To Read or Not to Read?

Normally, This Would be Cause for Concern by Danielle Fishel

Every so often I like to pick up a celebrity biography even though I usually don’t end up enjoying them as much as I assume I will. I almost always pick things by “funny” people, celebrities who are most well known for their humorous characters and quotes on their Twitter feeds and then I’m disappointed when their biographies aren’t so funny. In this case I wasn’t expecting funny necessarily. I was expecting the girl next door feeling from the girl who brought Topanga to life in Boy Meets World.

Fortunately, that’s exactly what I got. Little stories that made me feel all nostalgic for the 90s and that just made Danielle so real and so normal. It seems like a lot of celebrity bios try to convince you that the person is a normal person but then their personal stories are so far removed from anything I’ve experienced that I just can’t connect. With Danielle there weren’t a lot of crazy, messed up teenage escapades like a lot of celebrities write about (which is maybe why I liked it…I wasn’t the type to go crazy when I was younger either so some of those “I did all the drugs” kind of stories just aren’t things I can relate to) and most of what she wrote about was so normal.

There were also lots of mentions of Boy Meets World and her castmates from the show and some gossip I don’t remember hearing about which made me smile and feel all young at heart again. It was very nice.

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To Read or Not to Read?

Rocket Raccoon, Vol. 1 by Skottie Young

Minor spoilers for Avengers: Infinity Wars…

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After watching Infinity Wars I desperately needed something Marvel related that was going to make me laugh or at least smile a bit so I scoured through what graphic novels were available at the time. Obviously I crossed my Black Widow collection off the list because although the ones I’ve read are interesting she almost never has a story that I’d really deem comical.

I eventually decided that that meant I had to go with the Guardians of the Galaxy crew but it took me awhile to find one that I could start reading right away. That left me with Rocket Raccoon, Volume 1: A Chasing Tale. It’s a story about Rocket being framed for murder and there’s a whole side plot of him being chased by a bunch of ex-girlfriends. And unfortunately, I didn’t really like it.

First of all, the artwork wasn’t exactly my cup of tea. Rocket looks more than a little rabid and Groot looks absolutely terrifying which isn’t what I’m used to in regards to those characters. Peter Quill is shown in a few panels though he’s not in the main part of the story which I was actually kind of thankful for because he was drawn to kind of look like Shaggy from Scooby Doo and it was weirding me out.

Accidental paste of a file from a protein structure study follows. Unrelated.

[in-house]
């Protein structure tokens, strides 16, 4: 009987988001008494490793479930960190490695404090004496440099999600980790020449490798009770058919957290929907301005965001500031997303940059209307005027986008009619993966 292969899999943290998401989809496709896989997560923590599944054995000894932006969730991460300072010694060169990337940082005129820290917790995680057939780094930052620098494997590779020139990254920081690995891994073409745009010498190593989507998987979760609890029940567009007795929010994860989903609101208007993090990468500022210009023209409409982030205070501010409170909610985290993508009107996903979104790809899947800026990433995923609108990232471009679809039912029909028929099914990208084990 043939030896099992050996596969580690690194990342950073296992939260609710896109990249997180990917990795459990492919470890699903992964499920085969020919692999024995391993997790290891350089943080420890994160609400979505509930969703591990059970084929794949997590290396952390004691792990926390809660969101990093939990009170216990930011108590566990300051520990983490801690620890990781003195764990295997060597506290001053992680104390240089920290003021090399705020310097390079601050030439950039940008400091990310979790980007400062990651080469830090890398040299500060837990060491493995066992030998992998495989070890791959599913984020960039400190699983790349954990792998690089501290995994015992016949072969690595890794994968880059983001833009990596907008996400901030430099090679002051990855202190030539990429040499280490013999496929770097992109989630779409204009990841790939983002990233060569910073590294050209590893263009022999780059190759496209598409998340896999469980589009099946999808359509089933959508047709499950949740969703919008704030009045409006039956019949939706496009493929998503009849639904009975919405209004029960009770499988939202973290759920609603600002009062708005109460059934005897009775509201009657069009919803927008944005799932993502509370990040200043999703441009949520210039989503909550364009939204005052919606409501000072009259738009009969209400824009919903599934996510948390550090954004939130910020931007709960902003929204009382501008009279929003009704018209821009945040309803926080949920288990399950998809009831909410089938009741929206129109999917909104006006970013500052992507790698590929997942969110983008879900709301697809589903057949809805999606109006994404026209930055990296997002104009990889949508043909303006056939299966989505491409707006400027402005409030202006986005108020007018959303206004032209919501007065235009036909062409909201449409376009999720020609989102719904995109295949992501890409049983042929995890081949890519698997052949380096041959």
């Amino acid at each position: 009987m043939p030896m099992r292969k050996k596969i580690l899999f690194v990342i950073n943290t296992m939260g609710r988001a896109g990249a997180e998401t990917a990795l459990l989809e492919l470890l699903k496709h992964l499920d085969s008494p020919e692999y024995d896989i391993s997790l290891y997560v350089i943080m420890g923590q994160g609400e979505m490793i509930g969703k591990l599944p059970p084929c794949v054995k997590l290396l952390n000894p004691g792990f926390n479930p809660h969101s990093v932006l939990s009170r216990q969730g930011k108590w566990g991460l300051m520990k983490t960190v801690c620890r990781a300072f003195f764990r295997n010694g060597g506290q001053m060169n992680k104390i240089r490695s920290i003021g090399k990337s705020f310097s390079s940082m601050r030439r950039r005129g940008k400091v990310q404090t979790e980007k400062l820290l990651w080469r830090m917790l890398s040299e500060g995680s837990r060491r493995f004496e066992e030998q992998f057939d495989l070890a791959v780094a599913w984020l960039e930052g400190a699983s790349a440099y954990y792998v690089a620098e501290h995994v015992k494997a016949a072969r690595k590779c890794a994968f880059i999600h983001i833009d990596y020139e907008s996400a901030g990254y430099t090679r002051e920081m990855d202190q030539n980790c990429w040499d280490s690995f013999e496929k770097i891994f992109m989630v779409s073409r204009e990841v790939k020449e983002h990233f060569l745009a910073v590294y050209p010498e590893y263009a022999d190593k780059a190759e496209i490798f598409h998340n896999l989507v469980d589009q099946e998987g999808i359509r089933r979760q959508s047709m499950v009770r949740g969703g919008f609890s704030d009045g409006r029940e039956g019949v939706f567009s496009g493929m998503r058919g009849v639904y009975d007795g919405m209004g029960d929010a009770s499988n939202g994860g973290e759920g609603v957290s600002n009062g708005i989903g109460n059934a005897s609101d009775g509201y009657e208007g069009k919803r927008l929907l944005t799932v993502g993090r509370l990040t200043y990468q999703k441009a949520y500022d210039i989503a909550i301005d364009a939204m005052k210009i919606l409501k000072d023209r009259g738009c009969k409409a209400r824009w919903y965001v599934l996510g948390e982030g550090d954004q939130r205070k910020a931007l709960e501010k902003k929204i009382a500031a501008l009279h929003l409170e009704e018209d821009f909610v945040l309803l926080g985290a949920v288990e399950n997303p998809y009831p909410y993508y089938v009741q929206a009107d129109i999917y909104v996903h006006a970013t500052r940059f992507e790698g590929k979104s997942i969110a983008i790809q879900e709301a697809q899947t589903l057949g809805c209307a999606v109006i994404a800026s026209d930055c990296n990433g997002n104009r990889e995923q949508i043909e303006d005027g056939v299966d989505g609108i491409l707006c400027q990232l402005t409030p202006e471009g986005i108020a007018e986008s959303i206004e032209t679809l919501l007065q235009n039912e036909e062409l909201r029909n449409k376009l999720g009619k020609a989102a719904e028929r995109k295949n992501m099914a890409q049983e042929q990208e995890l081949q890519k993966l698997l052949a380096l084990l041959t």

Other than the art, the idea of Rocket being a playboy and having relations with a whole slew of women, most of whom looked vaguely human, kind of squicked me out because it made me wonder about the hows of a relationship between a slightly oversize raccoon and a human and I do not want to be thinking of that because ew.

The saving grace was the typical Guardians banter and the story that Groot told entirely in his “I am Groot” language.

To Read or Not to Read?

Phasma by Delilah S. Dawson

I’ve read a lot of the “Journey to Star Wars: The Force Awakens” and “Journey to Star Wars: The Last Jedi” associated novels in the last year or so, most of which solidly fell into the Young Adult section of the library. Now I generally love the YA section and think the books I find there can often be deemed of better quality than in the adult section but the recent Star Wars ones? Not so great quality. They just took old characters I loved and turned them into flighty teens or created new characters that I just didn’t care for. I thought maybe this would be different since it’s an adult book about a character that we don’t really know much about, Captain Phasma.

Now Phasma wasn’t horrible. I’d give it a solid 3 out of 5 stars. But there were some issues, partially in the writing itself and partially in the story.

Phasma starts out with Vi, a member of the Resistance, getting pulled onto the First Order’s Battlecruiser where she is met by a stormtrooper in red armor. This stormtrooper is Cardinal who ends up being very interested in the fact that Vi’s ship shows that she’s recently been to Parnassos, the home planet to none other than Captain Phasma. Now Cardinal, who kind of resents Phasma because she’s taking over more and more of his responsibilities, wants to know what Vi knows about the mysterious woman in the chrome armor.

So we start going back and forth between Cardinal’s interrogation of Vi and Vi telling secondhand stories of Phasma’s life on the planet. And that’s where it gets a little messy. Vi is telling Cardinal a story that she heard from someone else and instead of the scenes in the past being directly from the original storytellers point of view, Vi kind of inserts herself into the story too by adding little, unnecessary comments. I think the stories would have been stronger if Vi hadn’t done that.